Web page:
A general rule is that Burgundies have enough acidity to scare the pants off our cute little Pinots in California. Being that acidity is one of the characteristics in wine that allows it to age well, Burgundies last a hell of a lot longer than our sweeter Pinots. They're actually meant to. Furthermore, it is this acidity that makes a Burgundy a better pairing with coq au vin than a California Pinot Noir.
The acidity in the Burgundy cuts the bacon and dark meat fat fat in the braised coq au vin dish. It's not that a Cali Pinot wouldn't taste good with coq (because it would), it's just that a Burgundy could highlight the dish's nuances better. But then, I'd really drink anything with coq au vin. I mean, you're eating coq au vin.
The Burgundies we were pouring at work with the coq where marked by meaty, dark fruit and orange zest characteristics. So when I was looking up recipes for coq au vin, one that caught my eye was one that was published on the Saveur website (sorry guys, I'm hooked). Well, two recipes on the website did. So I slightly adapted my favorite parts of the two to come up the recipe included below. The main differences were that I added orange zest to the coq to highlight the orange flavors in the wine. I also made sure to add a touch of cocoa powder, like some Burgundians do, toward the end of cooking, as it makes the sauce richer, thicker, and a better match for the meaty wine. Also, I used chicken thighs instead of a whole chicken because dark meat rocks and braises better than white. And it's easier to serve everybody at a catering gig the same thing so they don't ask you for a breast when you just promised the last one to their neighbor.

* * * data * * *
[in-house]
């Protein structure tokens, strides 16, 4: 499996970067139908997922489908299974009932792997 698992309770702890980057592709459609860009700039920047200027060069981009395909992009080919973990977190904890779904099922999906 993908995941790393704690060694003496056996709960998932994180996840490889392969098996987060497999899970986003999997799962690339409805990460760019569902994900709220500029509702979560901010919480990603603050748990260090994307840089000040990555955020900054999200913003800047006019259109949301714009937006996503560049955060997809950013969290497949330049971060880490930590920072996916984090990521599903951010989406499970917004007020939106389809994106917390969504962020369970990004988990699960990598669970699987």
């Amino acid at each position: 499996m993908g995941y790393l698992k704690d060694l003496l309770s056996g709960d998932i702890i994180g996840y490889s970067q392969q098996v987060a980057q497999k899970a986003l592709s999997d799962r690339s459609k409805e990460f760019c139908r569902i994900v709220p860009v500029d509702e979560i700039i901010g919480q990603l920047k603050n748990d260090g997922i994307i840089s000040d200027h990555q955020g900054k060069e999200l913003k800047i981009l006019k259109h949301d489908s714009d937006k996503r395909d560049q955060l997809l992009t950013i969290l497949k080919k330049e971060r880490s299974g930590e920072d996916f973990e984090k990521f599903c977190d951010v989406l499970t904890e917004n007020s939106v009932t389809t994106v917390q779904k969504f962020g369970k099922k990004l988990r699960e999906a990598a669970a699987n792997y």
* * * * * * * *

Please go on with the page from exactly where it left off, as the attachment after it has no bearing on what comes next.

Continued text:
The wine we drank was fabulous. Imported by Joli Vin, the Burgundies that we poured with the coq was 2006 Domaine Rebourgeon-Mure 1er Cru "Santenots", from Volnay, Burgundy, and the 2006 Domaine Rebourgeon-Mure, 1er Cru "Les Vignes Franches" from Beaune, Burgundy.
Serves 4-6 people (1 or 2 chicken thighs each)
Note- chicken needs at least 4 hours to overnight to marinate
1.5 cups Burgundy or Cru Beajoulais (much more reasonably priced)
1 tsp black peppercorns
3 cloves garlic, chopped roughly
2 ribs celery, thinly sliced
1 medium carrot, thinly sliced